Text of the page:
Once averaged 200 pounds, but over harvest has reduced size of commercially caught swordfish to average 48 inches.

Remarks:

Large swordfish are all females, males seldom exceeding 200 pounds except when spawning, females believed to prefer water cooler than that favored by males; feeds on squid, octopus, and pelagic fishes of all kinds.

Swordspine Snook

Southwest Florida Saltwater Fish -

Smallest of the snooks; profile slightly concave; prominent lateral line outlined in black ( not solid ), extends above, silvery below; giant second anal spine, hence the name; largest scales of all snook.

Where Found:

Occurs in INSHORE estuarine habitats from south Florida as far north on the east coast as St. Lucie River.

Size:

Usually less than 1 pound ( 12 inches).

Remarks:

Full-grown adults are less than 12 inches long; mangrove shoreline habitats serve as nursery areas for young; rare on Florida’s west coast; prefers only slightly brackish of fresh water.

Tarpon Snook

Southwest Florida Saltwater Fish - Tarpon Snook

Only snook with 7 anal fin rays ( others have 6 ); lower jaw curves upward; compressed body; prominent black lateral line extends through tail; tips of pelvic fins reach beyond anus.

Where Found:

INSHORE in south Florida; frequently in fresh water.

Size:

Usually less than 1 pound ( 12 inches ).

Remarks:

Maximum size of 16 to 18 inches; feeds on small fish and larger crustaceans; young are nurtured along mangrove shorelines; rare on Florida’s west coast.

Tarpon

Southwest Florida Saltwater Fish - Tarpon

Last ray of dorsal fin extended into long filament; one dorsal fin; back dark blue to green or greenish black, shading into bright silver on sides; may be brownish gold in estuarine waters; huge scales; mouth large and points upward.

Where Found:

Primarily INSHORE fish, although adult fish spawn OFFSHORE where the ribbon-like larval stage of the fish can be found.

Size:

Most angler catches 40 – 50 pounds.

Remarks:

Slow grower, matures at 7 to 13 years of age; spawning occurs between May and September; female may lay more than 12 million eggs; can tolerate wide range of salinity; juveniles commonly found in fresh water; can breathe air at the surface; feeds mainly on fish and large crustaceans.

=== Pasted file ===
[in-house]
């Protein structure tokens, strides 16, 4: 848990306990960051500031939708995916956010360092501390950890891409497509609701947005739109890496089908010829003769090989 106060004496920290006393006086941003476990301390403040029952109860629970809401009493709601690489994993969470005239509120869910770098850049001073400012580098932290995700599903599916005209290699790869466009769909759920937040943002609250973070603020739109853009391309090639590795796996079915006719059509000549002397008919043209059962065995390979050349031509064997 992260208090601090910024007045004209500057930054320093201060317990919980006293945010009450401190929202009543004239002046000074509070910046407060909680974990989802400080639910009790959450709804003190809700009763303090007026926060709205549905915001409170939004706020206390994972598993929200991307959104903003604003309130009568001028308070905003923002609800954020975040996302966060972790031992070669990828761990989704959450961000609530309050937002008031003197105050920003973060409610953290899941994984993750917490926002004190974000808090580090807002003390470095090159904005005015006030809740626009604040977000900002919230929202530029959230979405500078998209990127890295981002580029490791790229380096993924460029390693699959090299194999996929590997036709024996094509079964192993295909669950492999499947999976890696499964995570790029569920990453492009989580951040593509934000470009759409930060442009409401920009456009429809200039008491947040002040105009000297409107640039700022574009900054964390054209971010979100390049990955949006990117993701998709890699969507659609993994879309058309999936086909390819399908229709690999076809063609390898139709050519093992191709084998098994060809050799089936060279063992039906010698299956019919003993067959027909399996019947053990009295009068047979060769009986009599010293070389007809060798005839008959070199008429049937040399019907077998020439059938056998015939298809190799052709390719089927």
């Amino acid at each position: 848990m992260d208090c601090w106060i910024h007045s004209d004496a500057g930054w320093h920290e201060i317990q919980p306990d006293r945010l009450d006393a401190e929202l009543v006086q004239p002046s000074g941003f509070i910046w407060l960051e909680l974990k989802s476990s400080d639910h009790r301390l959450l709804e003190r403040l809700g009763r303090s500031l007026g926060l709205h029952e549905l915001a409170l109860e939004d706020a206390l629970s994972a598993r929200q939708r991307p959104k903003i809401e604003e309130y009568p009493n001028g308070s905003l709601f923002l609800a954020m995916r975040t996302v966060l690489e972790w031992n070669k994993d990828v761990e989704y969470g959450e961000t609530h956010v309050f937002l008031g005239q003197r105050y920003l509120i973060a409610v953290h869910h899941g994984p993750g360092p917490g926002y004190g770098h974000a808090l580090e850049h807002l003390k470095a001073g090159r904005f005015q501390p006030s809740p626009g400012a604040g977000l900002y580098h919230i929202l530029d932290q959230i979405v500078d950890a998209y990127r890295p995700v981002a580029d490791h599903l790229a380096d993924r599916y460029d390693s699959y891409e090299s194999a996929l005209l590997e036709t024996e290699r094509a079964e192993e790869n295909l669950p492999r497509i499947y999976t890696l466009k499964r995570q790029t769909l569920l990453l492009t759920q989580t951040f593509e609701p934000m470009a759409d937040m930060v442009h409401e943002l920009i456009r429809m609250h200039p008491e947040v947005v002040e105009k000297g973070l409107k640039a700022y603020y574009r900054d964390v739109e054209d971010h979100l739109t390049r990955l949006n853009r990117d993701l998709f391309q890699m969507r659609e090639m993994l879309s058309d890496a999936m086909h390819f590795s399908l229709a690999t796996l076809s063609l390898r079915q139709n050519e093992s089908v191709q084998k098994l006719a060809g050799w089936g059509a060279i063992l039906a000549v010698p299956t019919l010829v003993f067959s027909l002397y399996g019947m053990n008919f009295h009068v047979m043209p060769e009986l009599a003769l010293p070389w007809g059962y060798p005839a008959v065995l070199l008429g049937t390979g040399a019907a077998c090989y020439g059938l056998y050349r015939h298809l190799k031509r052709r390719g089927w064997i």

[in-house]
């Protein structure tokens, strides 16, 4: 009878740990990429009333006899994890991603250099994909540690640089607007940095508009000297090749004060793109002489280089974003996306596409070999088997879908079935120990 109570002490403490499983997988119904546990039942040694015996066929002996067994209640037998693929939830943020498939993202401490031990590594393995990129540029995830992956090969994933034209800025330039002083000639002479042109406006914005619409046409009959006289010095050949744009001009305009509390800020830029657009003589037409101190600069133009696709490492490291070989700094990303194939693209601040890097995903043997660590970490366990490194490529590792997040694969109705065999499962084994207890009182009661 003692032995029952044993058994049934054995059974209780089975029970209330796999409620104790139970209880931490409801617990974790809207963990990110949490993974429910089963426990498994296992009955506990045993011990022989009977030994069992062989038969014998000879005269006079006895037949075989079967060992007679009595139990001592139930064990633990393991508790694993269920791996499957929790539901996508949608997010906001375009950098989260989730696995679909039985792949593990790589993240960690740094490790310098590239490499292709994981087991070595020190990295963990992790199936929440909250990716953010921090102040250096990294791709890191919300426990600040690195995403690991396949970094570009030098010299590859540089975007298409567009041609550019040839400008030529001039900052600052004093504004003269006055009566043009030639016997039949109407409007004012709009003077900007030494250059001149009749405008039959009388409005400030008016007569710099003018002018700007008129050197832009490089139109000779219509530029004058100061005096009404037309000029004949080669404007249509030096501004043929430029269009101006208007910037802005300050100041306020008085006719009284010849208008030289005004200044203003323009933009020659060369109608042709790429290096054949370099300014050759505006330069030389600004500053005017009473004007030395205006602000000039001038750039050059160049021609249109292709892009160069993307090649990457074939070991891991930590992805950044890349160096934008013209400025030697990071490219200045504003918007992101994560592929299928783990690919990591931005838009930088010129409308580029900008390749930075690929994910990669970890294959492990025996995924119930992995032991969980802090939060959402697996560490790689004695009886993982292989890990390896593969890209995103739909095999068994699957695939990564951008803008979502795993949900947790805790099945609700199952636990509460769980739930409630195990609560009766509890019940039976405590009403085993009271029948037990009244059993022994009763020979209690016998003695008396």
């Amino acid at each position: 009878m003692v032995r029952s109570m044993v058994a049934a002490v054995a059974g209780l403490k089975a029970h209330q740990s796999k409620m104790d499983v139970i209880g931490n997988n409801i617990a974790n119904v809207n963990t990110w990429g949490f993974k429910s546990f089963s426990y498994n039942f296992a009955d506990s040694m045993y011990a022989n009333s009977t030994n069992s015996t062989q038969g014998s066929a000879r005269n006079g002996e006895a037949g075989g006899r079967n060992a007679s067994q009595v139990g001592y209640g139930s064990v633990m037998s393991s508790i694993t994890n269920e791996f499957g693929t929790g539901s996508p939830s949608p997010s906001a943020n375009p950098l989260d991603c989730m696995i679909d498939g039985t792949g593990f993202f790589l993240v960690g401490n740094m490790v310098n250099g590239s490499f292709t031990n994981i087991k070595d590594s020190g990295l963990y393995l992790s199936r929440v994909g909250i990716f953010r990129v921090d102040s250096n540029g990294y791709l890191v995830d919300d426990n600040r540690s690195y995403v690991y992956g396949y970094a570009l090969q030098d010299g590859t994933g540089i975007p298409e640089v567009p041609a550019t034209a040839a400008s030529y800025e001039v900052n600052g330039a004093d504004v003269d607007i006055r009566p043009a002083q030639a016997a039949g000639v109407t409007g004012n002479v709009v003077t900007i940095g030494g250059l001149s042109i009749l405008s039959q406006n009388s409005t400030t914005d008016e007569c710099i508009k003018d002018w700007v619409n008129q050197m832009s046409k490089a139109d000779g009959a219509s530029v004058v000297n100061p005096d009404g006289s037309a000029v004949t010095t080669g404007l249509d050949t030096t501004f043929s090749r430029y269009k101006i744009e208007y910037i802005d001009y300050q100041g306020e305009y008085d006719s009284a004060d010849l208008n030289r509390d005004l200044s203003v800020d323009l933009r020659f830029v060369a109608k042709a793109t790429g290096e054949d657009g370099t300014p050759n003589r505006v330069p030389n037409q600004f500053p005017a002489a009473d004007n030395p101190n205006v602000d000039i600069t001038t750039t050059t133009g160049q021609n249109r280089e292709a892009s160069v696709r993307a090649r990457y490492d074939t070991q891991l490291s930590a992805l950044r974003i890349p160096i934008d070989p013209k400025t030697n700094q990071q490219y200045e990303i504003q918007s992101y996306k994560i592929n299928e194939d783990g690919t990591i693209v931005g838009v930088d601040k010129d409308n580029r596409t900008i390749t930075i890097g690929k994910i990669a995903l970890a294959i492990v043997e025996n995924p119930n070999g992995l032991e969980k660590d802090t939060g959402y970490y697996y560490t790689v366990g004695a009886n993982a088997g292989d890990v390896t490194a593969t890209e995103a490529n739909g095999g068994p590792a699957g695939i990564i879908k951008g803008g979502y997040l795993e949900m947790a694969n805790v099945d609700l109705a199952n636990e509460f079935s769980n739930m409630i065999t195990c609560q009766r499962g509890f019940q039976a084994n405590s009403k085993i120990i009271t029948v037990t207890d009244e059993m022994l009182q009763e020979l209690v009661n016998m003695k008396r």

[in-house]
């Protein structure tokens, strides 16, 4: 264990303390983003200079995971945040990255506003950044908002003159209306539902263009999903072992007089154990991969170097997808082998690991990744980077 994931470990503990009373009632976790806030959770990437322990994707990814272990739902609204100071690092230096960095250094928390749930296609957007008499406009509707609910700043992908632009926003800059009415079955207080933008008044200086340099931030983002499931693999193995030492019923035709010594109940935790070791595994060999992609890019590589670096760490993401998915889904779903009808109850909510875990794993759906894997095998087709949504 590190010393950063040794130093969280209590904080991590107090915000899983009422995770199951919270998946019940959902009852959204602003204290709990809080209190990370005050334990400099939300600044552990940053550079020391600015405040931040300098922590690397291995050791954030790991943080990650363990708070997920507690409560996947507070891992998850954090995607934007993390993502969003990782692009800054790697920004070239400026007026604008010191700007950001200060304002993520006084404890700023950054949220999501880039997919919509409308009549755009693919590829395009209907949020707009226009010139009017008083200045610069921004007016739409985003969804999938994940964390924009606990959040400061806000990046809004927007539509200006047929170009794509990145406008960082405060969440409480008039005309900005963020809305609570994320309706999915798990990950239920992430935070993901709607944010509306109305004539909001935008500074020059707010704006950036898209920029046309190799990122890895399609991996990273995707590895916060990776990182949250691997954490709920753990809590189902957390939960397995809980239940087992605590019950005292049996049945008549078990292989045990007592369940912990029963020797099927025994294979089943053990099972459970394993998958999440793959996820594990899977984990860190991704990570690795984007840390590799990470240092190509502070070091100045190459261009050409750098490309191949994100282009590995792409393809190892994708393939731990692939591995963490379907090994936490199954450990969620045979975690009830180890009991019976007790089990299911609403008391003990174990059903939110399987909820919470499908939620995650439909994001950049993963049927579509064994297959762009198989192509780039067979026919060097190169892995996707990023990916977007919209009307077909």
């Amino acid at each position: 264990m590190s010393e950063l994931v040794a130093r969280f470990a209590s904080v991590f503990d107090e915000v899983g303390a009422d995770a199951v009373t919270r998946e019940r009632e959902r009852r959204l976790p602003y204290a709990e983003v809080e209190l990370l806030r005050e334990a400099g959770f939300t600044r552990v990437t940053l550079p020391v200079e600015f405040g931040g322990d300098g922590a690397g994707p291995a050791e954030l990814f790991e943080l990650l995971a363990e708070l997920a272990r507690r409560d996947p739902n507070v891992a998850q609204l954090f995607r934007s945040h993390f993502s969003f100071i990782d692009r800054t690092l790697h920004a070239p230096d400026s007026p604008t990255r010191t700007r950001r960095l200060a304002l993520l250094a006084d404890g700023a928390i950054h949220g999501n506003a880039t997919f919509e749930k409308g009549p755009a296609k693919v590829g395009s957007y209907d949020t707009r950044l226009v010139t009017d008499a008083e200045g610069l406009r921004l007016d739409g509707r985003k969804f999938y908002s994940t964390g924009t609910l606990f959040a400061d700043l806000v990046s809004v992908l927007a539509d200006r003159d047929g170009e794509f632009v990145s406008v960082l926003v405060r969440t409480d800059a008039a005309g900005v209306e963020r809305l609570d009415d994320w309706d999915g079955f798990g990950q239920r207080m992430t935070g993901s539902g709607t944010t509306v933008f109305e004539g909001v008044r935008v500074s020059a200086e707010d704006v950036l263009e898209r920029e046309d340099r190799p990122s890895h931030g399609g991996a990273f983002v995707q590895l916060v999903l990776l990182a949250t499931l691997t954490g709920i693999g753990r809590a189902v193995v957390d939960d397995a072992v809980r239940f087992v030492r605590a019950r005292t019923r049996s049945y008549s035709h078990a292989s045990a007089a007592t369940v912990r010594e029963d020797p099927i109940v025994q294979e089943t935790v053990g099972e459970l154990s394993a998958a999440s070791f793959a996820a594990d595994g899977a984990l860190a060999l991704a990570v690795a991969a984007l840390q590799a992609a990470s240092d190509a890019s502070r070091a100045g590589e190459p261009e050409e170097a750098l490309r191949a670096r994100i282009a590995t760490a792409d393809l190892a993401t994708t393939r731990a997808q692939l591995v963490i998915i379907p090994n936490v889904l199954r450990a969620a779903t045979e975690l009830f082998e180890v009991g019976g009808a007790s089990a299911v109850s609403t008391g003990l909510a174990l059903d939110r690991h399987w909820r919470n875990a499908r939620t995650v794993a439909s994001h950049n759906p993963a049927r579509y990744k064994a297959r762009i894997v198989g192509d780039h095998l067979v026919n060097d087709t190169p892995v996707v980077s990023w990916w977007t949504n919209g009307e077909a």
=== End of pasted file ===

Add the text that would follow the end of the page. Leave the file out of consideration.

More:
Vermillion Snapper

Southwest Florida Saltwater Fish - Vermilion Snapper

Color of entire body reddish, with a series of short, irregular lines on its sides, diagonal blue lines formed by spots on the scales above the lateral line; sometimes with yellow streaks below the lateral line; large canine teeth absent; orientation of mouth and eye give it the appearance of looking upward; no dark lateral spot.

Where Found:

Suspends at mid-depths over rocky reefs OFFSHORE.

Size:

Usually less than 1 pound.

Remarks:

Spawns April to September; females maturing at 3 to 4 years of age; grows slowly; attains a weight of 6 pounds and length of 24 inches; feeds on small, swimming crustaceans and mollusks.

Weakfish

Southwest Florida Saltwater Fish - Weakfish

Dark olive or blue-green back; sides covered in tones of blue, purple, lavender, gold, and copper; irregular diagonal rows of vaguely-defined dark spots appear above the lateral line; 1 to 2 prominent canine teeth usually present at tip of upper jaw; black margin on tip of the tongue; pelvic and anal fins yellow; pectoral fins olive on outside, yellow underneath; mouth yellow inside.

Where Found:

An Atlantic coast fish, possibly found in the extreme southeastern Gulf; adults move INSHORE and north during warm months inhabiting the surf, inlet bays, channels, and estuaries; adults move OFFSHORE and south during cold months; juveniles inhabit estuaries which serve as nurseries.